Airmen, Marines work together at SJAFB

  • Published
  • By Airman 1st Class Kenneth Boyton
  • 4th Fighter Wing Public Affairs

In November 2016, Airmen from the 4th Logistics Readiness Squadron trained Marines on the R-11 aircraft refueling vehicle in four days.

In June 2017, they met again, but this time to complete the training in two.

“My Marines had two days to learn as much as they could about [how] the Air Force used R-11,” said U.S. Marine Corps Staff Sgt. David Alston, Marine Wing Support Squadron 271 platoon sergeant from Marine Corps Air Station Cherry Point, North Carolina. “They’re using this time by asking a lot of questions and are getting hands-on training with the equipment before we deploy to Morón Air Base, Spain.”

U.S. Air Force Airman Bryan Roy, 4th LRS fuels specialist, was one of the Airmen working with the 11 Marines.

“They understand their job and do it well,” Roy said. “They’re learning everything about a vehicle they’ve never used quickly and it’s great to work with them.”

Alston and the Marines praised the Airmen from the 4th LRS.

“The Airmen we’re learning from and are working with are friendly, polite, professional and very knowledgeable,” Alston said. “They explain everything in detail making us better prepared for our deployment.”

The Marines collectively agreed they are ready to use the equipment once they get to Morón AB.

Alston commented on how being able to work in a fast-paced environment really helped their training as well.

“We’re used to working with three aircraft at a time. Here, we’re constantly filling up jets in a very high-speed environment,” Alston said. “We’re getting the chance to test ourselves. We’re definitely going to be ready to support the mission and get the job done.”

U.S. Air Force Master Sgt. James M. Wieser, 496th Air Base Squadron fuels superintendent from Morón Air Base agrees.

“We really appreciate [4th LRS’s] support; it boosts our capabilities here to have the Marines already familiarized with our equipment before they come,” Wieser said. “In addition to the normal Special Purpose Marine Air-Ground Task Force Crisis Response Africa (SPMAGTF-CR-AF) mission that you guys support by training up the Marines, you guys have an impact on Relief in Place/Transfer of Authority (RIP/TOA) by having the Marines already spun up before they arrive, the transition of troops is much quicker and seamless.”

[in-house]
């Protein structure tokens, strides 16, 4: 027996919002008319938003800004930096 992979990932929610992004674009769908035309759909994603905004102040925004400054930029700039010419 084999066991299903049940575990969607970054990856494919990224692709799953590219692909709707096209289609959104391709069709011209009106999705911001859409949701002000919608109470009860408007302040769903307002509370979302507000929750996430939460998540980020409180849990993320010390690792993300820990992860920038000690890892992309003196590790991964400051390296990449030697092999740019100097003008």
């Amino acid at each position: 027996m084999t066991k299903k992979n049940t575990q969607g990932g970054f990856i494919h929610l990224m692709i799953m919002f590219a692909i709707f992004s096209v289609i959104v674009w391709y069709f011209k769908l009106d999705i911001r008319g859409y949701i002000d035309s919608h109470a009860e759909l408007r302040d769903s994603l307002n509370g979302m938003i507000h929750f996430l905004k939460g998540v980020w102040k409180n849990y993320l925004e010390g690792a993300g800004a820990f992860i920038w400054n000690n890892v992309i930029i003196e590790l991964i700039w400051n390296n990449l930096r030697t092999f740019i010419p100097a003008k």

When it comes to executing the 4th Fighter Wing’s or another base’s mission, leading people, both Airmen and Marines alike, improving our unit or another, and managing resources abroad, Seymour Johnson AFB and the 4th LRS are always making it happen.

 

 

 

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Airmen, Marines work together at SJAFB

  • Published
  • By Airman 1st Class Kenneth Boyton
  • 4th Fighter Wing Public Affairs

In November 2016, Airmen from the 4th Logistics Readiness Squadron trained Marines on the R-11 aircraft refueling vehicle in four days.

In June 2017, they met again, but this time to complete the training in two.

“My Marines had two days to learn as much as they could about [how] the Air Force used R-11,” said U.S. Marine Corps Staff Sgt. David Alston, Marine Wing Support Squadron 271 platoon sergeant from Marine Corps Air Station Cherry Point, North Carolina. “They’re using this time by asking a lot of questions and are getting hands-on training with the equipment before we deploy to Morón Air Base, Spain.”

U.S. Air Force Airman Bryan Roy, 4th LRS fuels specialist, was one of the Airmen working with the 11 Marines.

“They understand their job and do it well,” Roy said. “They’re learning everything about a vehicle they’ve never used quickly and it’s great to work with them.”

Alston and the Marines praised the Airmen from the 4th LRS.

“The Airmen we’re learning from and are working with are friendly, polite, professional and very knowledgeable,” Alston said. “They explain everything in detail making us better prepared for our deployment.”

The Marines collectively agreed they are ready to use the equipment once they get to Morón AB.

Alston commented on how being able to work in a fast-paced environment really helped their training as well.

“We’re used to working with three aircraft at a time. Here, we’re constantly filling up jets in a very high-speed environment,” Alston said. “We’re getting the chance to test ourselves. We’re definitely going to be ready to support the mission and get the job done.”

U.S. Air Force Master Sgt. James M. Wieser, 496th Air Base Squadron fuels superintendent from Morón Air Base agrees.

“We really appreciate [4th LRS’s] support; it boosts our capabilities here to have the Marines already familiarized with our equipment before they come,” Wieser said. “In addition to the normal Special Purpose Marine Air-Ground Task Force Crisis Response Africa (SPMAGTF-CR-AF) mission that you guys support by training up the Marines, you guys have an impact on Relief in Place/Transfer of Authority (RIP/TOA) by having the Marines already spun up before they arrive, the transition of troops is much quicker and seamless.”

When it comes to executing the 4th Fighter Wing’s or another base’s mission, leading people, both Airmen and Marines alike, improving our unit or another, and managing resources abroad, Seymour Johnson AFB and the 4th LRS are always making it happen.